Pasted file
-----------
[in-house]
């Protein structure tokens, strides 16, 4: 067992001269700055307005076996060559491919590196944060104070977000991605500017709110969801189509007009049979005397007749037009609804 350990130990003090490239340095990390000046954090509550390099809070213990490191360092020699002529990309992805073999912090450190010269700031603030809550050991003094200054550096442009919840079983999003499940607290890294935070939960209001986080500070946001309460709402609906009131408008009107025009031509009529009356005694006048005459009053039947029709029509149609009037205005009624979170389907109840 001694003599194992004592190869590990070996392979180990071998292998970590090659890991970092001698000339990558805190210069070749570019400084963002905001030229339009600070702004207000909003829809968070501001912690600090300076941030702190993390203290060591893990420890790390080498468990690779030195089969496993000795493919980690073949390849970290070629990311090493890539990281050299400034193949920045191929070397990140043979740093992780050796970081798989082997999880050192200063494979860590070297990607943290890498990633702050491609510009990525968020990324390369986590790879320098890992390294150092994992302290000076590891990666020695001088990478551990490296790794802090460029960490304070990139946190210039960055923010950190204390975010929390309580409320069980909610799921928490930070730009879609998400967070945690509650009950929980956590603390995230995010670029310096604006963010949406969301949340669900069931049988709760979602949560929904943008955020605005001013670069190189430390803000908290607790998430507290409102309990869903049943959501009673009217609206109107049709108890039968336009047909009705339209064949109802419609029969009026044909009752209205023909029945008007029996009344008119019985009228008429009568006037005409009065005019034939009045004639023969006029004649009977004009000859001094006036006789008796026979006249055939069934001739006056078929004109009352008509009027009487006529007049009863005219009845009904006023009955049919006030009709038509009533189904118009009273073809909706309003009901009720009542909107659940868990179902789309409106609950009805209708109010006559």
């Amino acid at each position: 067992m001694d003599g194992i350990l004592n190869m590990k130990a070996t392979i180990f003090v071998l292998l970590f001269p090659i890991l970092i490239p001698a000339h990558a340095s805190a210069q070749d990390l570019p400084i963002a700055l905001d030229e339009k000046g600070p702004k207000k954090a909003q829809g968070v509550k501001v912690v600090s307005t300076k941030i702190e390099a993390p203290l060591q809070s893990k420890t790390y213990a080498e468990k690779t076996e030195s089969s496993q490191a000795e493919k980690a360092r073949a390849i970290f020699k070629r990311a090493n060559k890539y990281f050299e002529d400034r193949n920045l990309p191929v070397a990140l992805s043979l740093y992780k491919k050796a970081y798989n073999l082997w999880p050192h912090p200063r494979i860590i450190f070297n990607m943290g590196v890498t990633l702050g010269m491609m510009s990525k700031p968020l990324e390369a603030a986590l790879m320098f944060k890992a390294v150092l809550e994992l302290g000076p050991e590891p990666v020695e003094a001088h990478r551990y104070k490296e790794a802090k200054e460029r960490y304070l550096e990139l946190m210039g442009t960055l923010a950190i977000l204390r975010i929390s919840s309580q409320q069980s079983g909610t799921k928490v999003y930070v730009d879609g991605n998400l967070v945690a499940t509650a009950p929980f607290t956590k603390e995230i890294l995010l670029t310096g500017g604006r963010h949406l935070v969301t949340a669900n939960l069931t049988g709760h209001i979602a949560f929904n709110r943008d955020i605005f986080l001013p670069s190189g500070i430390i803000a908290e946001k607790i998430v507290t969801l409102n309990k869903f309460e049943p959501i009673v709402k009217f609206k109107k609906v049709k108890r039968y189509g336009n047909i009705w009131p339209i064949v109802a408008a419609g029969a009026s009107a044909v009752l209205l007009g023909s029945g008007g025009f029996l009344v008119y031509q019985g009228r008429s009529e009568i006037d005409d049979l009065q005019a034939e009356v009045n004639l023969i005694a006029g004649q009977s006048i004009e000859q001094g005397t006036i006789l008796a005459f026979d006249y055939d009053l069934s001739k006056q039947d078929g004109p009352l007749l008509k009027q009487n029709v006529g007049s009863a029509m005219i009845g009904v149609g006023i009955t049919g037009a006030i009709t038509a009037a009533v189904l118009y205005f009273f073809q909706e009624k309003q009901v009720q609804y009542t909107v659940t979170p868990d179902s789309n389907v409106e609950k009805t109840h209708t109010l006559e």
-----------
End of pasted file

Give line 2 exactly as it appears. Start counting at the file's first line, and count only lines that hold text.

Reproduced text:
């Protein structure tokens, strides 16, 4: 067992001269700055307005076996060559491919590196944060104070977000991605500017709110969801189509007009049979005397007749037009609804 350990130990003090490239340095990390000046954090509550390099809070213990490191360092020699002529990309992805073999912090450190010269700031603030809550050991003094200054550096442009919840079983999003499940607290890294935070939960209001986080500070946001309460709402609906009131408008009107025009031509009529009356005694006048005459009053039947029709029509149609009037205005009624979170389907109840 001694003599194992004592190869590990070996392979180990071998292998970590090659890991970092001698000339990558805190210069070749570019400084963002905001030229339009600070702004207000909003829809968070501001912690600090300076941030702190993390203290060591893990420890790390080498468990690779030195089969496993000795493919980690073949390849970290070629990311090493890539990281050299400034193949920045191929070397990140043979740093992780050796970081798989082997999880050192200063494979860590070297990607943290890498990633702050491609510009990525968020990324390369986590790879320098890992390294150092994992302290000076590891990666020695001088990478551990490296790794802090460029960490304070990139946190210039960055923010950190204390975010929390309580409320069980909610799921928490930070730009879609998400967070945690509650009950929980956590603390995230995010670029310096604006963010949406969301949340669900069931049988709760979602949560929904943008955020605005001013670069190189430390803000908290607790998430507290409102309990869903049943959501009673009217609206109107049709108890039968336009047909009705339209064949109802419609029969009026044909009752209205023909029945008007029996009344008119019985009228008429009568006037005409009065005019034939009045004639023969006029004649009977004009000859001094006036006789008796026979006249055939069934001739006056078929004109009352008509009027009487006529007049009863005219009845009904006023009955049919006030009709038509009533189904118009009273073809909706309003009901009720009542909107659940868990179902789309409106609950009805209708109010006559």